Theology is the biblical study of the person and nature of God. Christology is the study of the person of Christ. Eschatology is the study of the end times. And Ecclesiology is the biblical study of the Church. If we ask 100 people their opinion about God, you could probably get 100 different opinions, and each one of them would feel fairly comfortable they are correct in their opinion. The one thing most people do not understand is that “Biblical theology” is not the study about people’s opinions about God. Rather, “Biblical theology” is an in depth study of what the Bible actually says about God. The Christian church has suffered through many major divisions and heresies as a result of erroneous (heretical) teachings about God. But we have survived to this day.
Yesterday, I spoke about the subject of fellowship in my Sunday sermon. Fellowship, as defined by the Bible (not by misguided opinions), occurs when people with similar experiences (accepting Jesus as Savior and experiencing the joy of eternal life) join together in worship, discipleship, ministry, and evangelism. Christian fellowship can only occur in the context of the Church. Please understand that we are not talking about “the church building.” The church is the gathering of believers in Christ for worship.
Today, like we have seen throughout history, heresies are rising up against the Church. The most common heresy about the Church is that Christians do not need the church to be Christians. I think these people are confusing salvation with the Church. They are in essence saying that you do not need the Church to be saved. While this is technically true, that is not the nature of Christianity. Jesus said many things related to this topic, but here I will mention two. First of all, Jesus said that “God so loved the world that He gave His only begotten Son that whosoever believes in Him should not perish but have eternal life” (John 3:16). Based on this verse, Jesus was saying that salvation was based on faith alone and nothing else.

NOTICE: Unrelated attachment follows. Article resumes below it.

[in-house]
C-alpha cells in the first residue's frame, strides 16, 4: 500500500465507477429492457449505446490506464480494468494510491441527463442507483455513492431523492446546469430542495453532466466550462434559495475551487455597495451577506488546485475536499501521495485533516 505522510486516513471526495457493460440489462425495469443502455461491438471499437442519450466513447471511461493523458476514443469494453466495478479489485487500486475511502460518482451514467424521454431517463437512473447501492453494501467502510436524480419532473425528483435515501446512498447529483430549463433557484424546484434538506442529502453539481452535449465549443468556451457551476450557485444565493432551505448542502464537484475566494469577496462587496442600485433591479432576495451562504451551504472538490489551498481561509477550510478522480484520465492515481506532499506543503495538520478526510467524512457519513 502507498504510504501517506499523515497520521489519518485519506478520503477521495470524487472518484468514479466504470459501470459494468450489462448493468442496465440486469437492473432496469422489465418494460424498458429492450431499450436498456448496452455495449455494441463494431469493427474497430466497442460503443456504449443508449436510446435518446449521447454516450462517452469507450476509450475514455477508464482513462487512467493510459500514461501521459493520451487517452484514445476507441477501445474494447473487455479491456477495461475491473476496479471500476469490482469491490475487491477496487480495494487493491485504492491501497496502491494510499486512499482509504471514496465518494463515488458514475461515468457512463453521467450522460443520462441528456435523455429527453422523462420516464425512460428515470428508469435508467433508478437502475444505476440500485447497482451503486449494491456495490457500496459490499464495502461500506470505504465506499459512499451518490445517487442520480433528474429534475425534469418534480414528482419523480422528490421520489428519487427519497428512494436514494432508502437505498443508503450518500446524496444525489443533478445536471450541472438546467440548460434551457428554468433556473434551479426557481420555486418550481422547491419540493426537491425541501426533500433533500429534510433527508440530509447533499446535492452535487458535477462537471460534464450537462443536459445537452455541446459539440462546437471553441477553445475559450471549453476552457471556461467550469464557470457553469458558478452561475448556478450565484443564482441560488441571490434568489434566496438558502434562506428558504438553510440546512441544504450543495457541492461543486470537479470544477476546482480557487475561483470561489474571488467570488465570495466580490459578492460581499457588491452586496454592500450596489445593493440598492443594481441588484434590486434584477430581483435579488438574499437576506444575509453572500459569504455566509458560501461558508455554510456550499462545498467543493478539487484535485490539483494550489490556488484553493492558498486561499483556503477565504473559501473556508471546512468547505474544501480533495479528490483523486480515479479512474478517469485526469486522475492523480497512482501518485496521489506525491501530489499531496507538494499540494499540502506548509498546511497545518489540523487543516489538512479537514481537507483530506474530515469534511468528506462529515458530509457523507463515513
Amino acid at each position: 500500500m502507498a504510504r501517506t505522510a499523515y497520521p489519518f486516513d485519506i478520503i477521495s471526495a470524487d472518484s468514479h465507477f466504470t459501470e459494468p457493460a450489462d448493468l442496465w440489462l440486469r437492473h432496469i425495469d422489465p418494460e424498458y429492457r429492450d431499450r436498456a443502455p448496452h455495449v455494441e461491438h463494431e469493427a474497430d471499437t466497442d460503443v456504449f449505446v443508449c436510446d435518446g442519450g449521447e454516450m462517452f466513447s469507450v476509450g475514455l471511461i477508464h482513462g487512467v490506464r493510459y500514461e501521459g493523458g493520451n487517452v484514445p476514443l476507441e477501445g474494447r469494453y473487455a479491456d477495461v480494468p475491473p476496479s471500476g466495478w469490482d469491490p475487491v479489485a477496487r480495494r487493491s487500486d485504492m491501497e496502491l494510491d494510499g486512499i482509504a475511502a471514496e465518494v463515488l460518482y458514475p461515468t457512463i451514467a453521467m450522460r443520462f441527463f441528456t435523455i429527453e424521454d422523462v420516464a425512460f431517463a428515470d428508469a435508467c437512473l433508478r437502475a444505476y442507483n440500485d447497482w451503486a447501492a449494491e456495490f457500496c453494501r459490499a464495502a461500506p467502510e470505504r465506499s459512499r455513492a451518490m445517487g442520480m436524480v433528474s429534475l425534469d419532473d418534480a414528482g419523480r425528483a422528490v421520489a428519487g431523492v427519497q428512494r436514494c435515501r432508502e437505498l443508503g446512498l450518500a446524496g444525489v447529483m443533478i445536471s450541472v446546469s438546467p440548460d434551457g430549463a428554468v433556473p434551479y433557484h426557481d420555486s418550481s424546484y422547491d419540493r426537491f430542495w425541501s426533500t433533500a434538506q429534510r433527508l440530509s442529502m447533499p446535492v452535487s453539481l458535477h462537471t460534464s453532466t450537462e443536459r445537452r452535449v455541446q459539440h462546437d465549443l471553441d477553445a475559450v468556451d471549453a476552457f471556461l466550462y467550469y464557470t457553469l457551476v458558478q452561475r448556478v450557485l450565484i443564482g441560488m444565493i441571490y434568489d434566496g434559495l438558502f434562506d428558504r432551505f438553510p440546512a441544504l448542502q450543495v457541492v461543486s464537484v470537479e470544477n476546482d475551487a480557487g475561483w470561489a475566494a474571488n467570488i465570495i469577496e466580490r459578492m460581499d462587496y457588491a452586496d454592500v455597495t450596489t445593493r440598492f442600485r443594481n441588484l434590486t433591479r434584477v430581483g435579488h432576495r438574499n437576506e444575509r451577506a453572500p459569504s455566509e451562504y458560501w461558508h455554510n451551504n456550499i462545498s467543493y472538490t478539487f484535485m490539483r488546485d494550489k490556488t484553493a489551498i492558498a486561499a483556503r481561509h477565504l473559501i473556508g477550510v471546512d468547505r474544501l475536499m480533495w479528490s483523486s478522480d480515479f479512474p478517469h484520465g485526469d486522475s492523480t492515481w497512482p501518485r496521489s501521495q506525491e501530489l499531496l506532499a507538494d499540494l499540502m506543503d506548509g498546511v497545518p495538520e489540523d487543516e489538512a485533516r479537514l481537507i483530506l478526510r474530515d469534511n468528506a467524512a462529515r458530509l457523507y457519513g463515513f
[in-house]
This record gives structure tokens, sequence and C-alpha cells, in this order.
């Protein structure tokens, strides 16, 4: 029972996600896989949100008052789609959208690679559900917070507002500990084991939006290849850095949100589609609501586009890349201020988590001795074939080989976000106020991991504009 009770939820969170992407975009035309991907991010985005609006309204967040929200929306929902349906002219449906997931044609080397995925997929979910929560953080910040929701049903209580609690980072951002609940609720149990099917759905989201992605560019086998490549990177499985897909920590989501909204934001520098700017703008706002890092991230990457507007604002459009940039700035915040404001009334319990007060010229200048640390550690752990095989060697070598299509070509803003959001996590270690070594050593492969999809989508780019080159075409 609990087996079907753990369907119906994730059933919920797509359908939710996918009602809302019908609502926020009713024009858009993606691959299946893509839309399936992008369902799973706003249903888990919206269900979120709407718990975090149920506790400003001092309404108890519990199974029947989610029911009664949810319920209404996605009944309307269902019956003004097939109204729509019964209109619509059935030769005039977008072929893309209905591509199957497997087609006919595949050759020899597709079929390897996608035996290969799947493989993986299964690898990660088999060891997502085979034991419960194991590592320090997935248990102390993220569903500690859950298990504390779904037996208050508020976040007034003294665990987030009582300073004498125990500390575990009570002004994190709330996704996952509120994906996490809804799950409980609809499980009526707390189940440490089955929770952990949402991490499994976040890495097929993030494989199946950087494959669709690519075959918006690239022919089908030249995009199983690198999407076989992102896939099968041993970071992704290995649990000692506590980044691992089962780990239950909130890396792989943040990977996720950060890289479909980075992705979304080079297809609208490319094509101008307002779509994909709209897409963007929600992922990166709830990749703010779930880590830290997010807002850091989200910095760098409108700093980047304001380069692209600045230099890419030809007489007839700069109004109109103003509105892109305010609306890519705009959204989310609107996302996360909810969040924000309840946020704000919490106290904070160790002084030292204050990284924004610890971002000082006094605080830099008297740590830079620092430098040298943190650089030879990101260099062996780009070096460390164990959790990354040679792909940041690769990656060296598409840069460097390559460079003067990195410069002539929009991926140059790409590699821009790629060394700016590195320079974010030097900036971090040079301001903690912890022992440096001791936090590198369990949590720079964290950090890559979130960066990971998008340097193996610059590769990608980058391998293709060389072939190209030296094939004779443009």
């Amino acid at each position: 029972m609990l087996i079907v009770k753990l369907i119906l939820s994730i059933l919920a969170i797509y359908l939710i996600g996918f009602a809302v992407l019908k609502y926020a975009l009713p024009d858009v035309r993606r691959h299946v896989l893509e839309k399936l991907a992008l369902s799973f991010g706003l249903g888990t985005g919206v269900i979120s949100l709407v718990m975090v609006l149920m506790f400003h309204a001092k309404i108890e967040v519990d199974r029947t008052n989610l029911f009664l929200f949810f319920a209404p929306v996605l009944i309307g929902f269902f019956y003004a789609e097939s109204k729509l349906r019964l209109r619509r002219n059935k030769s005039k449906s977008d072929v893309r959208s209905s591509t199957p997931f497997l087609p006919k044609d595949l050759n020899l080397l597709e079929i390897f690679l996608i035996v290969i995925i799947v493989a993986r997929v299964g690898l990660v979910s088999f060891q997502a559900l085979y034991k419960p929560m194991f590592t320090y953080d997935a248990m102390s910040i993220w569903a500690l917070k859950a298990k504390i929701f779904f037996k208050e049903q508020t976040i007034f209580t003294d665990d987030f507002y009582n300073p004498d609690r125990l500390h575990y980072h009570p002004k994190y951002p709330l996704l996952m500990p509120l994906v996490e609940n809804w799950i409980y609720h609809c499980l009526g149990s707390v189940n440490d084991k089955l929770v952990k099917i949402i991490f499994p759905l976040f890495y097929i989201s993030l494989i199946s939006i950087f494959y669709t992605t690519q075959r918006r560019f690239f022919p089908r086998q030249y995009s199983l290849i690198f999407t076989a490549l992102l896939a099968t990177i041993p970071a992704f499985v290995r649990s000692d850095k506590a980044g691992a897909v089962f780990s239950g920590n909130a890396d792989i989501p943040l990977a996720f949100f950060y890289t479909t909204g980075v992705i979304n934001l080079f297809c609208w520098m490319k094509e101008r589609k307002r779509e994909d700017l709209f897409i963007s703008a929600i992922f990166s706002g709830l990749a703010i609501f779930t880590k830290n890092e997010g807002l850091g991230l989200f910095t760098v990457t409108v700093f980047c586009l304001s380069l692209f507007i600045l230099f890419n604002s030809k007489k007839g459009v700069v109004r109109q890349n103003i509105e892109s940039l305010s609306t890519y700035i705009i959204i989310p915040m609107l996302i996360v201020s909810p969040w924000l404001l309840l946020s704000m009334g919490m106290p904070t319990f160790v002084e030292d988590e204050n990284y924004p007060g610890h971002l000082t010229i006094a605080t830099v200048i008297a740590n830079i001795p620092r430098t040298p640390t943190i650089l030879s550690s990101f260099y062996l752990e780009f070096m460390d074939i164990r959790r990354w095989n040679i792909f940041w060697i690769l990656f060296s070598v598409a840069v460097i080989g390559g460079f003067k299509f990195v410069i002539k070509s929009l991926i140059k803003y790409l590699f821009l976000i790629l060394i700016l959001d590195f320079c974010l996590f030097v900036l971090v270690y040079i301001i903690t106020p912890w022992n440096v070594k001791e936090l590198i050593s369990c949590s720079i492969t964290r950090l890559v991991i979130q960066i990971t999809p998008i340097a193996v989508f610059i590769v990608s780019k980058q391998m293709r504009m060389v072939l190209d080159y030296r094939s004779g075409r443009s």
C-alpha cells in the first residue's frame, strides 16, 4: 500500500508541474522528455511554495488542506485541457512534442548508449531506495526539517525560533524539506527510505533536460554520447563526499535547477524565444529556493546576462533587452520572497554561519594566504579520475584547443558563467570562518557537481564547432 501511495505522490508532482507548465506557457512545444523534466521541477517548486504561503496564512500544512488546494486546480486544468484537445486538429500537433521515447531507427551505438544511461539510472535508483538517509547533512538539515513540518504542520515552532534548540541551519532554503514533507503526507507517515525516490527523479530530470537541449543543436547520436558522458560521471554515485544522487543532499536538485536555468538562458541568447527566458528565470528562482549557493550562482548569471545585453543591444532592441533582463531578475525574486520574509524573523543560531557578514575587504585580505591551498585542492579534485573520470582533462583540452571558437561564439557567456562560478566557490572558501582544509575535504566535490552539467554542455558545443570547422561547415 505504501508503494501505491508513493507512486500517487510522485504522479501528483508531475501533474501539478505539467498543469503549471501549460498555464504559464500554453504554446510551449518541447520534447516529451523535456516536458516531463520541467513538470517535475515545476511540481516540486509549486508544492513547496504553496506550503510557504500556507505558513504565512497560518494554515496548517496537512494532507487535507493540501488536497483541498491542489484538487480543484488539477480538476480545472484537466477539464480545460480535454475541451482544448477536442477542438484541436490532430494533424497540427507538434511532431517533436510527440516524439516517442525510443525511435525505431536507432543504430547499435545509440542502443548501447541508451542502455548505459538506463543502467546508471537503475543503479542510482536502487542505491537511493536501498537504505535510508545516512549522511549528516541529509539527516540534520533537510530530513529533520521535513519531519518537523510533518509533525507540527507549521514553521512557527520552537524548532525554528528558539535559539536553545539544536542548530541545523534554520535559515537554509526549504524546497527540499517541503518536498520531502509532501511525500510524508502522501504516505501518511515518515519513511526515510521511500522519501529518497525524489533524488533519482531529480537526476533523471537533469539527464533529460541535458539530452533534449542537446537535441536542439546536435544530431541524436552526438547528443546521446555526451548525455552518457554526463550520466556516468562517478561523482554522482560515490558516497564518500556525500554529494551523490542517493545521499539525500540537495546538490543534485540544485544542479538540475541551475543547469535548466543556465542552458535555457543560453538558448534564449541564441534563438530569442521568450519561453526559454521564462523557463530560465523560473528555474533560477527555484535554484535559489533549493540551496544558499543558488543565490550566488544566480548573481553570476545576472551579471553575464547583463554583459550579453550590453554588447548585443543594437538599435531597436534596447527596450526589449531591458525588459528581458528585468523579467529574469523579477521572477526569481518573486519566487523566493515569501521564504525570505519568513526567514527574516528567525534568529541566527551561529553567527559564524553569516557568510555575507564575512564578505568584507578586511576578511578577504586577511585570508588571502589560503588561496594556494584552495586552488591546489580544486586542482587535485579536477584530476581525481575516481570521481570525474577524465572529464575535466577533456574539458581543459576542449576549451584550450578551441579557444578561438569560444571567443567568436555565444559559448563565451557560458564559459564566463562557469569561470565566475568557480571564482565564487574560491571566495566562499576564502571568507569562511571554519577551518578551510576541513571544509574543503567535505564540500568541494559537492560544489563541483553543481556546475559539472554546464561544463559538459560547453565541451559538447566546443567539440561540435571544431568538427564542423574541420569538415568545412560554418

Second, Jesus also said that, “He would build His church.” During a conversation with the disciples, Jesus asked them who the people were saying he was. The disciples answered that some people were saying he was prophet. Others were saying he was Elijah, and even some others. Then, Jesus asked the disciples, “Who do you say I am?” Peter answered, “You are the Christ, the Son of the living God.” Regarding Peter’s confession, Jesus said the following: “You are Peter, and upon this rock I will build my Church” (Matthew 16:13-20). From this passage we can gather that Jesus was going to build “His Church” based upon Peter’s confession that Jesus “was the Christ, the Son of the Living God.”
Therefore, we can conclude today that salvation is God’s gracious gift to anyone (and everyone) that receives Jesus Christ as his/her personal Savior. He also said that “he would build his church” which cannot mean anything less than Jesus’ purpose to gather together all of the saved (the ones that confess that Jesus is the Son of God) in a living organism we call the Church. Over the next few days I will be sharing with you the biblical definitions, teachings, and implications about the Church to counter the most common mistake people make today, which is to say that you can be a Christian without belonging to the Church. Please remember that the biblical doctrine about the Church cannot be based on opinion, but it must be based on what the Bible actually says about the Church. Follow me over the next few days (weeks?) while we travel through the New Testament exploring the Church that Jesus is building.